NIAID-Funded Adjuvant Improves Typhoid Vaccine Candidate in Animal Studies

NIAID Now | August 17, 2022

S. Typhi shown under a microscope

Salmonella enterica serovar Typhi shown under a microscope with flagellar stain.

Credit: Microbewriter, CC BY-SA 4.0

An investigational typhoid vaccine containing a component developed with NIAID funding may overcome some of the shortcomings of available typhoid vaccines, according to a paper published in the journal Vaccine in June.

Typhoid fever sickens 11 million to 21 million people worldwide every year and causes an estimated 200,000 deaths, according to the World Health Organization. The bacterium Salmonella enterica serovar Typhi causes the disease, transmitted primarily through contaminated food and water. Vaccination is the most effective way to reduce illness and death from typhoid fever in many developing countries because S. Typhi has become resistant to widely available oral antibiotics. Although several kinds of typhoid vaccines are available, one that is inexpensive and easy to manufacture and that provides robust and durable protection for people of all ages—especially very young children—remains elusive.

Many bacteria, including S. Typhi, have a protective outer layer made of carbohydrates that presents challenges for vaccine development. Antibodies against the carbohydrates that compose this layer—called the bacterial capsular polysaccharide, or CPS—protect people from disease. But vaccines that present purified bacterial carbohydrates to the immune system don’t induce an effective antibody response in infants and children because they don’t activate a type of immune cell called T-helper cells. If the bacterial carbohydrate is covalently linked to a protein in the vaccine, however, this combination engages both B cells and T-helper cells in young children, producing carbohydrate-specific antibodies that are more plentiful and durable. Such vaccines for typhoid fever are available and highly effective, but the chemical processes of attaching the carbohydrate to a protein make these vaccines difficult and expensive to manufacture, impeding their widespread use.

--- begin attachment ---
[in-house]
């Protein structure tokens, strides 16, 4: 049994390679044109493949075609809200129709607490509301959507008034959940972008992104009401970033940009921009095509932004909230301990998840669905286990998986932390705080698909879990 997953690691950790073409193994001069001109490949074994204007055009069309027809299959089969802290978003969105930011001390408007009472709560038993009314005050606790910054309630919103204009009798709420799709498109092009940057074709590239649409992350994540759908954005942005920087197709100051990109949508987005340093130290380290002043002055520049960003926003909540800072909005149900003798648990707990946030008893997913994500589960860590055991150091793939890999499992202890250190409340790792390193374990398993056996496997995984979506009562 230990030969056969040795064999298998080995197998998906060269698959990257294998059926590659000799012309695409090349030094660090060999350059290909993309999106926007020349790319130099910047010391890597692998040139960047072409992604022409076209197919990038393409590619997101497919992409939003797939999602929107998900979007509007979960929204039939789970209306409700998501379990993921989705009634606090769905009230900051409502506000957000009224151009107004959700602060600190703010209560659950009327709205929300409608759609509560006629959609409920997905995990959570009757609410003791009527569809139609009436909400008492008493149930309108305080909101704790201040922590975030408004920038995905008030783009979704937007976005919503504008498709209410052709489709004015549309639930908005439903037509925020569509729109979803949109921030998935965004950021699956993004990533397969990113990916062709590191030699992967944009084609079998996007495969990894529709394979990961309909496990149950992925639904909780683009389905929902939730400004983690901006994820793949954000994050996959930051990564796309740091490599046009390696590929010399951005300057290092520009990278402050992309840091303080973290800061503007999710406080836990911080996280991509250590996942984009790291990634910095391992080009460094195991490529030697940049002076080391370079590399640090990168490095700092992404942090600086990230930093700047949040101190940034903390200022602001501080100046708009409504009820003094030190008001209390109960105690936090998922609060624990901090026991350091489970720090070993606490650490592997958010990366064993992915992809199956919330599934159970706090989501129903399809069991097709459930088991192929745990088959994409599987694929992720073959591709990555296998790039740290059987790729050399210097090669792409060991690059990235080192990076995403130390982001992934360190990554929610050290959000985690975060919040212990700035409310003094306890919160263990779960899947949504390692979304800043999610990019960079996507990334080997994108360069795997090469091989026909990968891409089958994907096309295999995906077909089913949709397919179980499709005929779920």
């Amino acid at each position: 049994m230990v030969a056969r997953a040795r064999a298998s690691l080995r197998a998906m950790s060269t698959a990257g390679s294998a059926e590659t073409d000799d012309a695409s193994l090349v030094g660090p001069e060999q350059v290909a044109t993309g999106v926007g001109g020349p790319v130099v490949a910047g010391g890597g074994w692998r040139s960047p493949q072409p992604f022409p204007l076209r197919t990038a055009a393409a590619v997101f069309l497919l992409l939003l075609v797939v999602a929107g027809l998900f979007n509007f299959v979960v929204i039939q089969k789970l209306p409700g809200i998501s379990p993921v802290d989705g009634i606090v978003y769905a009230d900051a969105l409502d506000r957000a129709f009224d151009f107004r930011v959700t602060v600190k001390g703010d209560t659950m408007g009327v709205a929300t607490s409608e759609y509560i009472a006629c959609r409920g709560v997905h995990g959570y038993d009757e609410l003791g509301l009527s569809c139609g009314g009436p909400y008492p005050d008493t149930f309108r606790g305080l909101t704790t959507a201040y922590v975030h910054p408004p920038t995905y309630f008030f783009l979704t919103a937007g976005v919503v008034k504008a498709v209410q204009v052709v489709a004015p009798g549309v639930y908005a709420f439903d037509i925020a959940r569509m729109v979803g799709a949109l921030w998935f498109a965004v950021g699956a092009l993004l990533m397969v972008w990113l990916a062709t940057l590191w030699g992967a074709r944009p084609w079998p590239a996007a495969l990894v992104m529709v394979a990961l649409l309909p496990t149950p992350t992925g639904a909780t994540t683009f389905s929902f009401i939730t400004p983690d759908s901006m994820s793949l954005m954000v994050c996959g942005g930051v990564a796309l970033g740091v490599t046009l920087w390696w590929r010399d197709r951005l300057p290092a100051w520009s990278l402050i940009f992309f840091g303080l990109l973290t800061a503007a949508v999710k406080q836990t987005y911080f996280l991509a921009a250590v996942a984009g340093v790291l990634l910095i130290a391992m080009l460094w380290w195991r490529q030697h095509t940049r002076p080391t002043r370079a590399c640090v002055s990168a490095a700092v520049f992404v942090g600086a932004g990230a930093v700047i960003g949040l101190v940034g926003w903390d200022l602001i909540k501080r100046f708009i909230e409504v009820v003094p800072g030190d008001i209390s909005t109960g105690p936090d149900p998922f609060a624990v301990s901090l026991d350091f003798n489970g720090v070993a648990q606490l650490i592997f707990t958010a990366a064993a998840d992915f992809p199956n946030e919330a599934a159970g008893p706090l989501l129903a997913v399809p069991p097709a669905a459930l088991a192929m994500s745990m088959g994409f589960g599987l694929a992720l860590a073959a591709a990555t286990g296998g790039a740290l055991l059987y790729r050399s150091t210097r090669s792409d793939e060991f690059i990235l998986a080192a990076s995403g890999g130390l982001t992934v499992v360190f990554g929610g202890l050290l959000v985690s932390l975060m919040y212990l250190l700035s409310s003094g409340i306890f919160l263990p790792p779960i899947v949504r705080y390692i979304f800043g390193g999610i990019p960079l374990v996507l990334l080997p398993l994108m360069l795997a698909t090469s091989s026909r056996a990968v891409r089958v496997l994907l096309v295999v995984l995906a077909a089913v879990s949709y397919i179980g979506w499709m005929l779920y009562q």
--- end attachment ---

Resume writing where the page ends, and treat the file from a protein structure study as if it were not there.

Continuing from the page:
Matrivax Corporation in Boston found a way around this problem by developing a vaccine called Typhax that entraps S. Typhi carbohydrate inside a protein cage instead of covalently attaching the carbohydrate to a protein. Manufacturing this encaged carbohydrate is easier, and thus potentially less expensive, than manufacturing a protein-bonded carbohydrate.

With the cost issue potentially addressed, a new challenge arose when Typhax was tested in people. In a small, early-stage trial of Typhax formulated with alum, a commonly used adjuvant (a substance designed to boost immune responses), the first shot participants received generated a strong antibody response to S. Typhi, but a booster shot failed to further elevate antibody levels. The researchers determined that this was the result of a phenomenon called polysaccharide-induced immune inhibition. (Polysaccharide is another term for carbohydrate.)

When a vaccine uses a protein to generate an immune response, the response usually gets stronger after a booster shot. When a vaccine uses a carbohydrate, however, the response after a booster may diminish instead. This polysaccharide-induced immune inhibition happens because antibody-producing B cells can get overwhelmed when processing too much carbohydrate and consequently hit the brakes.

To try to overcome this problem, researchers reformulated Typhax with an adjuvant called Advax-CpG, which was created through NIAID’s Adjuvant Discovery Program by a company called Vaxine Pty Ltd. of Adelaide, Australia. When tested in mice, rabbits and monkeys, this version of the vaccine triggered a sequence of events that ultimately helped B cells generate a better antibody response to S. Typhi than the alum-adjuvanted version did. In addition, even though the carbohydrate in the vaccine was not physically attached to a protein, it still activated T-helper cells. Consequently, Advax-CpG adjuvanted Typhax elicited high and sustained levels of anti-S. Typhi antibodies in animals that rose higher after a booster shot. Importantly, the vaccine also induced high levels of S. Typhi-killing activity in the blood.

Plans for a an early-stage clinical trial of Advax-CpG adjuvanted Typhax in Australia are underway.

Reference: Y Honda-Okubo, et al. A typhoid fever protein capsular matrix vaccine candidate formulated with Advax-CpG adjuvant induces a robust and durable anti-typhoid Vi polysaccharide antibody response in mice, rabbits and nonhuman primates. Vaccine DOI: 10.1016/j.vaccine.2022.06.043 (2022).

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